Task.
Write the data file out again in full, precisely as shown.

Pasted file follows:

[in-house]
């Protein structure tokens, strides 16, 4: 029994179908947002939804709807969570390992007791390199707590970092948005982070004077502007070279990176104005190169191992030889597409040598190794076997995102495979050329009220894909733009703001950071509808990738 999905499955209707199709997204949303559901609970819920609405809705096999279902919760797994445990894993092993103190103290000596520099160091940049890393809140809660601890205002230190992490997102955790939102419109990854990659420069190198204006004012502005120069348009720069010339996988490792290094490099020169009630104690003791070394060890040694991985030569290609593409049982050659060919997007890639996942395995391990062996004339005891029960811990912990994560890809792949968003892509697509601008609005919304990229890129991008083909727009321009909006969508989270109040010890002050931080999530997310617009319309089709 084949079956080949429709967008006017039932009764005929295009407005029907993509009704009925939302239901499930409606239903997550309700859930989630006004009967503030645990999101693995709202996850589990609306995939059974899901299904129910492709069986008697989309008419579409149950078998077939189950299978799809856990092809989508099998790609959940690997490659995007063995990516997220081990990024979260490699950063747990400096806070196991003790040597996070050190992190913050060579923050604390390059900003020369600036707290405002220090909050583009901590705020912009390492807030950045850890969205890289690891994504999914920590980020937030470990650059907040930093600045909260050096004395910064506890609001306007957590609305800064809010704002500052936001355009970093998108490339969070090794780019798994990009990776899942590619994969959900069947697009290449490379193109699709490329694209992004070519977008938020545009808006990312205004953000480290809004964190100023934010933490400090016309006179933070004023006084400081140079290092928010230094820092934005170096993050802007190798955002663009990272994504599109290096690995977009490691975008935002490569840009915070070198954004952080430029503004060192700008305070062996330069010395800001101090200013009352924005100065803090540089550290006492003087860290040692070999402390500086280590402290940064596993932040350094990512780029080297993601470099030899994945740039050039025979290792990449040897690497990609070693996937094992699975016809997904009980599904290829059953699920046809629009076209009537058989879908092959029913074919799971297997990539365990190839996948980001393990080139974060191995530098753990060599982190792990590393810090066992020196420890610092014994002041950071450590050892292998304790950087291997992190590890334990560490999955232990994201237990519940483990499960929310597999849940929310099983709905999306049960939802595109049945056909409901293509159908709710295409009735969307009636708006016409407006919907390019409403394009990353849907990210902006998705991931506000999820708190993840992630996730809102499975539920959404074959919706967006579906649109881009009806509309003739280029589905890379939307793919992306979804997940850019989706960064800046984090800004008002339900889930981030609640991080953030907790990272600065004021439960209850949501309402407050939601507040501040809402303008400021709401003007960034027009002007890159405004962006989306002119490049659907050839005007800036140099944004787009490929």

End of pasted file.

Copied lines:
[in-house]
């Protein structure tokens, strides 16, 4: 029994179908947002939804709807969570390992007791390199707590970092948005982070004077502007070279990176104005190169191992030889597409040598190794076997995102495979050329009220894909733009703001950071509808990738 999905499955209707199709997204949303559901609970819920609405809705096999279902919760797994445990894993092993103190103290000596520099160091940049890393809140809660601890205002230190992490997102955790939102419109990854990659420069190198204006004012502005120069348009720069010339996988490792290094490099020169009630104690003791070394060890040694991985030569290609593409049982050659060919997007890639996942395995391990062996004339005891029960811990912990994560890809792949968003892509697509601008609005919304990229890129991008083909727009321009909006969508989270109040010890002050931080999530997310617009319309089709 084949079956080949429709967008006017039932009764005929295009407005029907993509009704009925939302239901499930409606239903997550309700859930989630006004009967503030645990999101693995709202996850589990609306995939059974899901299904129910492709069986008697989309008419579409149950078998077939189950299978799809856990092809989508099998790609959940690997490659995007063995990516997220081990990024979260490699950063747990400096806070196991003790040597996070050190992190913050060579923050604390390059900003020369600036707290405002220090909050583009901590705020912009390492807030950045850890969205890289690891994504999914920590980020937030470990650059907040930093600045909260050096004395910064506890609001306007957590609305800064809010704002500052936001355009970093998108490339969070090794780019798994990009990776899942590619994969959900069947697009290449490379193109699709490329694209992004070519977008938020545009808006990312205004953000480290809004964190100023934010933490400090016309006179933070004023006084400081140079290092928010230094820092934005170096993050802007190798955002663009990272994504599109290096690995977009490691975008935002490569840009915070070198954004952080430029503004060192700008305070062996330069010395800001101090200013009352924005100065803090540089550290006492003087860290040692070999402390500086280590402290940064596993932040350094990512780029080297993601470099030899994945740039050039025979290792990449040897690497990609070693996937094992699975016809997904009980599904290829059953699920046809629009076209009537058989879908092959029913074919799971297997990539365990190839996948980001393990080139974060191995530098753990060599982190792990590393810090066992020196420890610092014994002041950071450590050892292998304790950087291997992190590890334990560490999955232990994201237990519940483990499960929310597999849940929310099983709905999306049960939802595109049945056909409901293509159908709710295409009735969307009636708006016409407006919907390019409403394009990353849907990210902006998705991931506000999820708190993840992630996730809102499975539920959404074959919706967006579906649109881009009806509309003739280029589905890379939307793919992306979804997940850019989706960064800046984090800004008002339900889930981030609640991080953030907790990272600065004021439960209850949501309402407050939601507040501040809402303008400021709401003007960034027009002007890159405004962006989306002119490049659907050839005007800036140099944004787009490929």